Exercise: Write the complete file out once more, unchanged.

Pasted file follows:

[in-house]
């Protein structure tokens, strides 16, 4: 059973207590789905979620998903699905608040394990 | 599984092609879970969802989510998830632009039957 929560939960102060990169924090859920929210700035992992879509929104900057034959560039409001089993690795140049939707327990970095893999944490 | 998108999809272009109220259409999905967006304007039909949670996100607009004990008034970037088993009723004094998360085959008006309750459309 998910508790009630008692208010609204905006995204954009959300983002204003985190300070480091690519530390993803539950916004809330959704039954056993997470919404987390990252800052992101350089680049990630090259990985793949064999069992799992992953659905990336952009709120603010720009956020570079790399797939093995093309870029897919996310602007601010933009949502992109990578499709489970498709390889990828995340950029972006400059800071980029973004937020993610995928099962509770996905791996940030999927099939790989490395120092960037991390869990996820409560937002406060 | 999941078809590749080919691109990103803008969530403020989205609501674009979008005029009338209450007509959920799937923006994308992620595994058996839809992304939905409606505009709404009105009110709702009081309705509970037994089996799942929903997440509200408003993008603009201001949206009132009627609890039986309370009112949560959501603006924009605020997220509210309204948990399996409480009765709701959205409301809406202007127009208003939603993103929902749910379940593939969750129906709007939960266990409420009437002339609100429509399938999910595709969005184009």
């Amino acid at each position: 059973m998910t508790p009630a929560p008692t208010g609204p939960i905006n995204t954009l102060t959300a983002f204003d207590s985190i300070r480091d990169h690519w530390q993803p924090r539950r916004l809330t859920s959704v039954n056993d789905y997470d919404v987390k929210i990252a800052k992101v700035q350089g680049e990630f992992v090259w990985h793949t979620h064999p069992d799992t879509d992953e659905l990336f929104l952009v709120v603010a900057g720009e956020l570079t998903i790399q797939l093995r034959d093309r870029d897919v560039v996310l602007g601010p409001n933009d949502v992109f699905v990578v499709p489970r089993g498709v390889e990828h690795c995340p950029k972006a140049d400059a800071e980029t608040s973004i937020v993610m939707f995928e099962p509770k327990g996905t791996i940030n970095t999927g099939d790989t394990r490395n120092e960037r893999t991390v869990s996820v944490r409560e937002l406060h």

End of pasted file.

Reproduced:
[in-house]
């Protein structure tokens, strides 16, 4: 059973207590789905979620998903699905608040394990 | 599984092609879970969802989510998830632009039957 929560939960102060990169924090859920929210700035992992879509929104900057034959560039409001089993690795140049939707327990970095893999944490 | 998108999809272009109220259409999905967006304007039909949670996100607009004990008034970037088993009723004094998360085959008006309750459309 998910508790009630008692208010609204905006995204954009959300983002204003985190300070480091690519530390993803539950916004809330959704039954056993997470919404987390990252800052992101350089680049990630090259990985793949064999069992799992992953659905990336952009709120603010720009956020570079790399797939093995093309870029897919996310602007601010933009949502992109990578499709489970498709390889990828995340950029972006400059800071980029973004937020993610995928099962509770996905791996940030999927099939790989490395120092960037991390869990996820409560937002406060 | 999941078809590749080919691109990103803008969530403020989205609501674009979008005029009338209450007509959920799937923006994308992620595994058996839809992304939905409606505009709404009105009110709702009081309705509970037994089996799942929903997440509200408003993008603009201001949206009132009627609890039986309370009112949560959501603006924009605020997220509210309204948990399996409480009765709701959205409301809406202007127009208003939603993103929902749910379940593939969750129906709007939960266990409420009437002339609100429509399938999910595709969005184009």
């Amino acid at each position: 059973m998910t508790p009630a929560p008692t208010g609204p939960i905006n995204t954009l102060t959300a983002f204003d207590s985190i300070r480091d990169h690519w530390q993803p924090r539950r916004l809330t859920s959704v039954n056993d789905y997470d919404v987390k929210i990252a800052k992101v700035q350089g680049e990630f992992v090259w990985h793949t979620h064999p069992d799992t879509d992953e659905l990336f929104l952009v709120v603010a900057g720009e956020l570079t998903i790399q797939l093995r034959d093309r870029d897919v560039v996310l602007g601010p409001n933009d949502v992109f699905v990578v499709p489970r089993g498709v390889e990828h690795c995340p950029k972006a140049d400059a800071e980029t608040s973004i937020v993610m939707f995928e099962p509770k327990g996905t791996i940030n970095t999927g099939d790989t394990r490395n120092e960037r893999t991390v869990s996820v944490r409560e937002l406060h």